Thursday, July 30, 2009

Learning to be a Travel Companion

I've been in Chicago for nearly a week. Although it's not my first trip, it is for my children. They are almost thirteen and nine, and, as time goes on, they teach me more than I teach them. I've learned as much about myself this visit as I have about the wonderful city we're experiencing.

We started off in Evanston, seeing a dear friend of mine who was my housemate in university some two decades ago. She and her husband and two young daughters have made a lovely life in that beautiful town on the North Shore. We have been here during the most perfect week of the summer--Chamber of Commerce weather, my friend's neighbor called it--and spent our first days on the beach and having dinner outside. The kids also went to an (indoor) swimming lesson and later, ice-skating of all things. It was my younger child's first experience, and he says he's not sure about it, although he had fun.

We got to the city and arrived at an apartment in Wicker Park, generously loaned to us through a connection from my parents. It's a perfect spot in what I think of as an ideal urban neighborhood. We've travelled to the Magnificent Mile and to Lincoln Park and made a quick trip to Hyde Park to the Museum of Science and Industry.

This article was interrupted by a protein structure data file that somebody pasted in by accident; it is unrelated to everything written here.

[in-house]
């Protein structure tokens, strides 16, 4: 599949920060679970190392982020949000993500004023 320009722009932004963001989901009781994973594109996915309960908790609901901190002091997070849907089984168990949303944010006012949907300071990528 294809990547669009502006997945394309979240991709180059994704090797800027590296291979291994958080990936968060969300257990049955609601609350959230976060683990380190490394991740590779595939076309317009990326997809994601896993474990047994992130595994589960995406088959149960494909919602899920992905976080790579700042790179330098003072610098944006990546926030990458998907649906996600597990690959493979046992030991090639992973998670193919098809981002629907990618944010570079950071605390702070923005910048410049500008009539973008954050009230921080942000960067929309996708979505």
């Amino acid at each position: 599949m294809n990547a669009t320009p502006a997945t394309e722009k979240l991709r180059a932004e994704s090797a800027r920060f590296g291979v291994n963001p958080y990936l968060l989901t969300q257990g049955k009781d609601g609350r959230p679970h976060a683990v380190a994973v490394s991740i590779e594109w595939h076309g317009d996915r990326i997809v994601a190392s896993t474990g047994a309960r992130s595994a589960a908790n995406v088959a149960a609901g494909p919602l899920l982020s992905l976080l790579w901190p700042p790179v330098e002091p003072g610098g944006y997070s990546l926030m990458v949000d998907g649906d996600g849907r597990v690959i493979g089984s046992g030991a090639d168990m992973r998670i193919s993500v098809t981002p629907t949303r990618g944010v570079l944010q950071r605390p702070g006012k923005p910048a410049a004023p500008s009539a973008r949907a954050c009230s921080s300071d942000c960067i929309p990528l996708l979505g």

What have I determined from our few days? First, watching my kids and my long-time friends interact is even better than I imagined. My friend adores my children, and they feel the same for her. I love watching her daughters, though they are younger and so a little more shy with me than mine are with her. But they love playing with my kids, and hearing their laughter drift through the kitchen screen door was delightful.

I've also seen how my travel style isn't for everyone. I like to think I roll pretty well when I am on trips, but now I see I tend to cram in more than the average person might enjoy. As I said to my son, "When you grow up in a series of boring small towns, a place like Chicago is more thrilling for you than for other people." My kids live in a perfectly nice town of about a million people, and they have grown up knowing good grocery stores and great works of art around the corner, so they don't feel the push I do to make the most of every visit to a major metropolis. Consequently, they also don't understand my enjoyment of walking for six or more hours a day to Enjoy the City. I've spent a little more than expected on cabs as a result.